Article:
A silver lining of the COVID-19 pandemic is that it’s encouraged us to learn new and important things about ourselves and how valuable our relationships are — and probably that signing up for every online event, newsletter, workout class, living room zoom party and whatever else was a bit much. Like, WAY too much.
Along with that, we’ve learned just how important it is to slow down and connect with the ones we love more intentionally. Read on for 5 ways to keep communication clear, open and healthy with yourself and those you care most about.
Raise your hand if you’ve ever fallen into a social media scrolling spiral. One where you’re not even really looking at the screen anymore, you’re just aimlessly going through the motions. An excess amount of time on social media bombards us with information and over-stimulation.
This can stunt deeper critical thinking and your ability to process what’s going on in your life, what’s bumping around in your subconscious and how you’re truly feeling. Taking the time and space to sit with this is a practice that might feel uncomfortable at times, but it is so rewarding to let those things breathe.
You can do this by:
- Journaling and/or free writing by hand (this is important!), for even just 10-15mins.
- Meditating — Check out the Limbus Movement, a local female-run business that offers FREE meditation practices and workouts.
- Having a verbal conversation with yourself. Ask yourself what’s up today and give honest answers.
Some of these tactics might feel strange if you’re not used to them but they’re meant to — they encourage you to use your mind in news ways and get to know yourself better.
The mental health trope of relentless positivity and “good vibes only” is a pretty steadfast social media trend. The power of positivity is undeniable. However, toxic positivity IS a thing. Denying or dismissing negative thoughts and feelings before they can process can lead to repression, resent anxiety and, yup, depression. Not fun.
As corny as can sound, set aside time to simply feel — to recognize where emotions are hanging out in your body and what those sensations feel like to let them release. Doing so can help create more room for genuine, not forced, positivity and optimism in your daily life. Click here for more tips on how to practice this effectively.
You saw this one coming and for good reason. There is a TON of value in this Brene Brown-ism. It can be extremely hard to truly open up to others and let them see our clunky, less graceful and raw selves. Socially and culturally, we have some hardcore values around self-composure, success and achievement that can be rather exclusive of, ya know, fucking up and being human and even just having a powerful emotion!
But things are changing and emotional-wisdom is becoming more appreciated. Being vulnerable can manifest differently for each person and can take time, patience and practice. So be kind to yourself.
It typically looks like:
- Being open about your raw, honest thoughts and feelings
- Sharing stories and memories that are meaningful to you
- Trying new things and accepting the risk of “failing”
- Normalizing failure, difficult emotions and experiences as an important part of life
- Letting yourself succeed and sharing in those successes!
- Asking for or offering help where it’s needed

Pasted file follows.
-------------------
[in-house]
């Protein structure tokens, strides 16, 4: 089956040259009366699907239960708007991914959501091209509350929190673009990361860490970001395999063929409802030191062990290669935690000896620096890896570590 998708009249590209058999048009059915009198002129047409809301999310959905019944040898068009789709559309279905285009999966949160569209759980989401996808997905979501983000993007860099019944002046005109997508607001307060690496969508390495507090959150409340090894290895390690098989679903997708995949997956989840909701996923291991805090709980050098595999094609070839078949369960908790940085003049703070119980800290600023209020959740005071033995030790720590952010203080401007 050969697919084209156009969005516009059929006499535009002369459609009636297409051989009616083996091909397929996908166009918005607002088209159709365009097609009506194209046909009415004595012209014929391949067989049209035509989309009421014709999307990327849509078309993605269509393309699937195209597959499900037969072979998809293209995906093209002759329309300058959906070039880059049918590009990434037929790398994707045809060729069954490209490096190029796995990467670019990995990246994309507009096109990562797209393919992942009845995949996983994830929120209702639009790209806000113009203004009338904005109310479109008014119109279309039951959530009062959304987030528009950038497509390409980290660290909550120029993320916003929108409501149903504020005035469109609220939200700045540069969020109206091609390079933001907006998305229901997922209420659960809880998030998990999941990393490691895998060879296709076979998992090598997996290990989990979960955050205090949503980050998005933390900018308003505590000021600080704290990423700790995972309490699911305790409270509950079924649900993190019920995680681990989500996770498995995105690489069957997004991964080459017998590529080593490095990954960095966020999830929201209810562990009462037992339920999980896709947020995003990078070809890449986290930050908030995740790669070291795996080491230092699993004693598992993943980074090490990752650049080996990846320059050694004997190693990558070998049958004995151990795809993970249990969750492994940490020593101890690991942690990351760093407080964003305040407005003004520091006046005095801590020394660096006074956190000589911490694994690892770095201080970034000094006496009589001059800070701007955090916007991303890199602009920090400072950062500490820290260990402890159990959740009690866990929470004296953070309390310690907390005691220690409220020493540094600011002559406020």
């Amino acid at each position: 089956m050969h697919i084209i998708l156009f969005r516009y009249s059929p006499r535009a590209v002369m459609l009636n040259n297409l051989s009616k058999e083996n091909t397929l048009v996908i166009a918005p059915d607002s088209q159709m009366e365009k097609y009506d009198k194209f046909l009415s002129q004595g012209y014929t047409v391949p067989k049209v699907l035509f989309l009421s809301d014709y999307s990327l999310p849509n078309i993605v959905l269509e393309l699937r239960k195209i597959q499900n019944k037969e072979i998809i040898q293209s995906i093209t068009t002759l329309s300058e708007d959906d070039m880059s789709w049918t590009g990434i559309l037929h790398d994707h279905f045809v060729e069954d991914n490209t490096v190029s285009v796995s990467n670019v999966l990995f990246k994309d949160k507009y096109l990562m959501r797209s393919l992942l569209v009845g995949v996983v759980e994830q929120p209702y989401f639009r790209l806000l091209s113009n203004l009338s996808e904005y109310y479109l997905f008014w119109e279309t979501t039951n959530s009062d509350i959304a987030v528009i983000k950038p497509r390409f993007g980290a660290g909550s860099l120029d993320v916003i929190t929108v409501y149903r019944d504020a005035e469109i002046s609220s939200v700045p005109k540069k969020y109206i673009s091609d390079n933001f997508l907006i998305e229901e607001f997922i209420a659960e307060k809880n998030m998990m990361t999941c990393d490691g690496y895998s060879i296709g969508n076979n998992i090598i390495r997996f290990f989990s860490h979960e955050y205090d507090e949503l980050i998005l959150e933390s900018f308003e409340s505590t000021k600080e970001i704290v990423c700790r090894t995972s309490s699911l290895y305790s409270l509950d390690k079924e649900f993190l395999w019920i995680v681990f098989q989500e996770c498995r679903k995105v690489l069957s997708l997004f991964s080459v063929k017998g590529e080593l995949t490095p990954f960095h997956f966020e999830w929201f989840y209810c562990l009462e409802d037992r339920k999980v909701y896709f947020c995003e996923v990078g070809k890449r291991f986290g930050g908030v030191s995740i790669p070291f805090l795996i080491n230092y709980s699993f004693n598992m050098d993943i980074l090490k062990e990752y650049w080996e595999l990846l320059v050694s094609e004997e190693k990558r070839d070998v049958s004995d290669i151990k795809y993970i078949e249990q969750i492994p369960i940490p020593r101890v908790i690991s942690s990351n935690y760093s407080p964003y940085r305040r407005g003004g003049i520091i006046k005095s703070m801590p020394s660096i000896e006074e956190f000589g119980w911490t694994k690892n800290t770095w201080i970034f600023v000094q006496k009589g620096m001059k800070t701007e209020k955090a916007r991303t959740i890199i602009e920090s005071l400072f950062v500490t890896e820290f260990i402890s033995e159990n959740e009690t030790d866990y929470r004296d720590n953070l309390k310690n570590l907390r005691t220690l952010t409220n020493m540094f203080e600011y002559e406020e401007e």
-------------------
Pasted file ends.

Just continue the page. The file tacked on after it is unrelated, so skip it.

Being vulnerable is brave. It is self-empowering. And it can be an enormous source of strength and inspiration to yourself and your partner.
Assertive communication skills involves being honest, clear and direct about your needs, thoughts and feelings while being considerate and validating those of others. Aggressive communication is accusatory, malicious and hurtful. Passive aggressiveness is indirect, pouty and creates atmospheric tension.
Achieving the fine balance of assertiveness can be tricky, especially if you’re not accustomed to making your needs a priority. However, it’s a nearly fool-proof way to express yourself to your partner, friends, and pretty well anyone about your boundaries and your beliefs.
Assertive communication involves:
- Starting statements with “I feel”, “I think”, and “I am” vs. “You made me feel”, “You think”, “You are”, etc. — this is especially beneficial during an argument.
- Using active verbs like “I will”, “I can”, “I want”, “I need” vs passive verbs like “coulda, shoulda, woulda”.
- Avoiding using “but” in statements. This can negate the positives exchanges in a conversation and/or belittle the meaning of what was previously said by yourself or your partner. Say what ya gotta say and stick to it folks!
Put down the dang phone. Turn it off. Leave it in another room. Whatever you have to do to be fully present with yourself and with your partner, please do it. Of course, that’s with the exception that your phone is the only way to communicate with your partner at the moment. Either way, steer clear of clicking around through your apps while chatting, watching a movie, having dinner, etc.
Many of us like to think we can multitask super well and look at a bazillion memes while spending time with other people. But the reality is, you just can’t listen to others at the same depth of when you’re NOT on a mental merry-go-round.
Active listening is when we set our intention to:
- Listen to be educated
- Listen to build trust and bond
- Listen to gain understanding and empathy
- Listen for fun and pleasure!
This involves allocating your attention directly to the person who is speaking to you. It can be really hard to focus and be a strong active listener when we’re under stress and dealing with a lot of anxiety. It’s well worth practicing though and is such a simple way to insanely improve communication in a relationship.
Click here for more ways to enhance your relationships with fun dates, meaningful activities and more!